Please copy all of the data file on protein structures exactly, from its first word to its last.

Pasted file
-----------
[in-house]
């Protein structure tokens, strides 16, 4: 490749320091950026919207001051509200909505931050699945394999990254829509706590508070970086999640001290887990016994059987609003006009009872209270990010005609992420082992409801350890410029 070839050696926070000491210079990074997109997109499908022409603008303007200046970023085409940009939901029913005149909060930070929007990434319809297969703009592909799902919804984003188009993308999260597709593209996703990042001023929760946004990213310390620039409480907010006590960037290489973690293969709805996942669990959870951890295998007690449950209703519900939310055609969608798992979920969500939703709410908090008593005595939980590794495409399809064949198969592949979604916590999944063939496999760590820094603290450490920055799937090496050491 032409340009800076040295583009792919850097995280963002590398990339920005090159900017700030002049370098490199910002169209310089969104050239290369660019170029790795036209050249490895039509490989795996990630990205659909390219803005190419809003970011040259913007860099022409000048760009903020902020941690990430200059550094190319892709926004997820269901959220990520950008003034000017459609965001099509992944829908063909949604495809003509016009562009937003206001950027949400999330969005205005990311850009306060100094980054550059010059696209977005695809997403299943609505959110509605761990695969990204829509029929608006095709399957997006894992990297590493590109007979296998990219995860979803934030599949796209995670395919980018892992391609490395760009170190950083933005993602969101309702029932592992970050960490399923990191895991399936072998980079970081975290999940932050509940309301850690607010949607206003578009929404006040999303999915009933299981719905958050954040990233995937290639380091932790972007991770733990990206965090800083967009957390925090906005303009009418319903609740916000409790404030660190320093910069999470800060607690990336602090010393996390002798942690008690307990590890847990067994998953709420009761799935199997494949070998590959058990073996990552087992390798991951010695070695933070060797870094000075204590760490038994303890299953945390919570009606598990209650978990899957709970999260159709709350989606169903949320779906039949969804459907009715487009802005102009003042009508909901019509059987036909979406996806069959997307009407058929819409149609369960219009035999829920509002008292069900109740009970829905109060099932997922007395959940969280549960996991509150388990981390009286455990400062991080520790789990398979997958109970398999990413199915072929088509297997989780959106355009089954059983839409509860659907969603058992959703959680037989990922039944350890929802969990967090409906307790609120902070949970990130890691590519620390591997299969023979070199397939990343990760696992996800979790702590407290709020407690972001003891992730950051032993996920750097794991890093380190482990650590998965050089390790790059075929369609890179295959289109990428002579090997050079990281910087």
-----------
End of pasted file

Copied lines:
[in-house]
């Protein structure tokens, strides 16, 4: 490749320091950026919207001051509200909505931050699945394999990254829509706590508070970086999640001290887990016994059987609003006009009872209270990010005609992420082992409801350890410029 070839050696926070000491210079990074997109997109499908022409603008303007200046970023085409940009939901029913005149909060930070929007990434319809297969703009592909799902919804984003188009993308999260597709593209996703990042001023929760946004990213310390620039409480907010006590960037290489973690293969709805996942669990959870951890295998007690449950209703519900939310055609969608798992979920969500939703709410908090008593005595939980590794495409399809064949198969592949979604916590999944063939496999760590820094603290450490920055799937090496050491 032409340009800076040295583009792919850097995280963002590398990339920005090159900017700030002049370098490199910002169209310089969104050239290369660019170029790795036209050249490895039509490989795996990630990205659909390219803005190419809003970011040259913007860099022409000048760009903020902020941690990430200059550094190319892709926004997820269901959220990520950008003034000017459609965001099509992944829908063909949604495809003509016009562009937003206001950027949400999330969005205005990311850009306060100094980054550059010059696209977005695809997403299943609505959110509605761990695969990204829509029929608006095709399957997006894992990297590493590109007979296998990219995860979803934030599949796209995670395919980018892992391609490395760009170190950083933005993602969101309702029932592992970050960490399923990191895991399936072998980079970081975290999940932050509940309301850690607010949607206003578009929404006040999303999915009933299981719905958050954040990233995937290639380091932790972007991770733990990206965090800083967009957390925090906005303009009418319903609740916000409790404030660190320093910069999470800060607690990336602090010393996390002798942690008690307990590890847990067994998953709420009761799935199997494949070998590959058990073996990552087992390798991951010695070695933070060797870094000075204590760490038994303890299953945390919570009606598990209650978990899957709970999260159709709350989606169903949320779906039949969804459907009715487009802005102009003042009508909901019509059987036909979406996806069959997307009407058929819409149609369960219009035999829920509002008292069900109740009970829905109060099932997922007395959940969280549960996991509150388990981390009286455990400062991080520790789990398979997958109970398999990413199915072929088509297997989780959106355009089954059983839409509860659907969603058992959703959680037989990922039944350890929802969990967090409906307790609120902070949970990130890691590519620390591997299969023979070199397939990343990760696992996800979790702590407290709020407690972001003891992730950051032993996920750097794991890093380190482990650590998965050089390790790059075929369609890179295959289109990428002579090997050079990281910087």